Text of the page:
The Treasure Karoo Action Group (TKAG) would keep an open mind on claims that shale gas may prove a ‘game changer’ for the local economy.
In a press statement, TKAG chief executive director, Jonathan Deal, says if the claims are correct, they could be validated by scientific investigation, and a thorough cost-benefit analysis in which science could inform policy.
Deal states that the TKAG opposes licensing shale gas exploration, a process that involves hydraulic fracturing, also called fracking.
To read the article titled, “Debate on fracking set to take on new tone,” click here.Source:Fin 24
The Treasure the Karoo Action Group (TKAG) will not be partnering with the Economic Freedom Fighters (EFF) to advance any social cause any time in the near future.
However, TKAG leader, Jonathan Deal, says the organisation respects the stubborn determination with which the EFF holds his views, as the battle to stop fracking in the Karoo continues.
In its response to Environmental Affairs Minister Edna Molewa’s budget vote speech, the EFF criticised fracking for the first time, joining all major parties in Parliament except the African National Congress in a chorus of criticism of shale-gas exploration.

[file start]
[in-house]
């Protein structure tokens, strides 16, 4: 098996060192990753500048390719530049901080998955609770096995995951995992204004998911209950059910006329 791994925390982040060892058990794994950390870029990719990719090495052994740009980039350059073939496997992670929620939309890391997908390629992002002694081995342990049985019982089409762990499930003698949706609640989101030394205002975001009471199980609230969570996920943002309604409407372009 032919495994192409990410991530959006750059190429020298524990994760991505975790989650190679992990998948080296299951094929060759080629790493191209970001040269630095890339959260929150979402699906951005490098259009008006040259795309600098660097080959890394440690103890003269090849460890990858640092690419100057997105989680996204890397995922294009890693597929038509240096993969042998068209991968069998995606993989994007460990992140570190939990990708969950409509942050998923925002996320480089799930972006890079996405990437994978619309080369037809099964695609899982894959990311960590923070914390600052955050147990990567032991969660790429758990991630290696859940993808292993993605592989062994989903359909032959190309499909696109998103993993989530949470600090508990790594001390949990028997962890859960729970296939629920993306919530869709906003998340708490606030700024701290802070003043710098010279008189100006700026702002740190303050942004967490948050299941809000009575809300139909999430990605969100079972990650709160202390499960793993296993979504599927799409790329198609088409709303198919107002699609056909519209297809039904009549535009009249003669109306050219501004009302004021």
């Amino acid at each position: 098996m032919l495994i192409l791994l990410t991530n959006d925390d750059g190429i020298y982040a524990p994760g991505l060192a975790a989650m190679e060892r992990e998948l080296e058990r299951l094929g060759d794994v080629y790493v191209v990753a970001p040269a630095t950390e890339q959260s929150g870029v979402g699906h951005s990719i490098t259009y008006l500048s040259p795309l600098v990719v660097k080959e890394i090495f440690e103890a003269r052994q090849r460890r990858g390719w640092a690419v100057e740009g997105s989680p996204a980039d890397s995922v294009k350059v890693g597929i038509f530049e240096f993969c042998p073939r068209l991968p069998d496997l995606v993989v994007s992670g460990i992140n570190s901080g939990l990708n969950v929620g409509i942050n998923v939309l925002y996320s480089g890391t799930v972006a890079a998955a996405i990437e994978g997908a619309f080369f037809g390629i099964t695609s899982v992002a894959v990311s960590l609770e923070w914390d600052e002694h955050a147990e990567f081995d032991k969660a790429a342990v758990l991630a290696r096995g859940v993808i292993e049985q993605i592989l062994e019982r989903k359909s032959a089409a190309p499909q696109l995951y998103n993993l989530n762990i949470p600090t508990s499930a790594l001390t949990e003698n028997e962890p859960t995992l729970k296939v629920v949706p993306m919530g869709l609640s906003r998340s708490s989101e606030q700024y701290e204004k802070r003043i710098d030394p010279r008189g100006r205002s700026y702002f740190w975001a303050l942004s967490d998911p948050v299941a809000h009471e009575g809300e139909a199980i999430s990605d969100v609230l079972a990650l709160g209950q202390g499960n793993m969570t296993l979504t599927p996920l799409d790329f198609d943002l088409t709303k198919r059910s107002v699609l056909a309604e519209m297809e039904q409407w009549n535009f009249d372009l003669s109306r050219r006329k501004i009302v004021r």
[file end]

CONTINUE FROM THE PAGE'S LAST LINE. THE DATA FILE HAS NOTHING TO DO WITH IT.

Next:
To read the article titled, “Karoo group treasures forthright Malema,” click here.Source:BDLive
The environmental activist grouping, Earthlife Africa, had asked the Gauteng High Court to halt smelting operations at the Nuclear Energy Corporation of South Africa (NECSA) Pelindaba plant on the grounds that they were illegal.
The organisation, which wants the smelter to shut down, argues that the possibility exists that it could be turned to commercial use which would result in South Africa becoming ‘a nuclear waste junkyard’.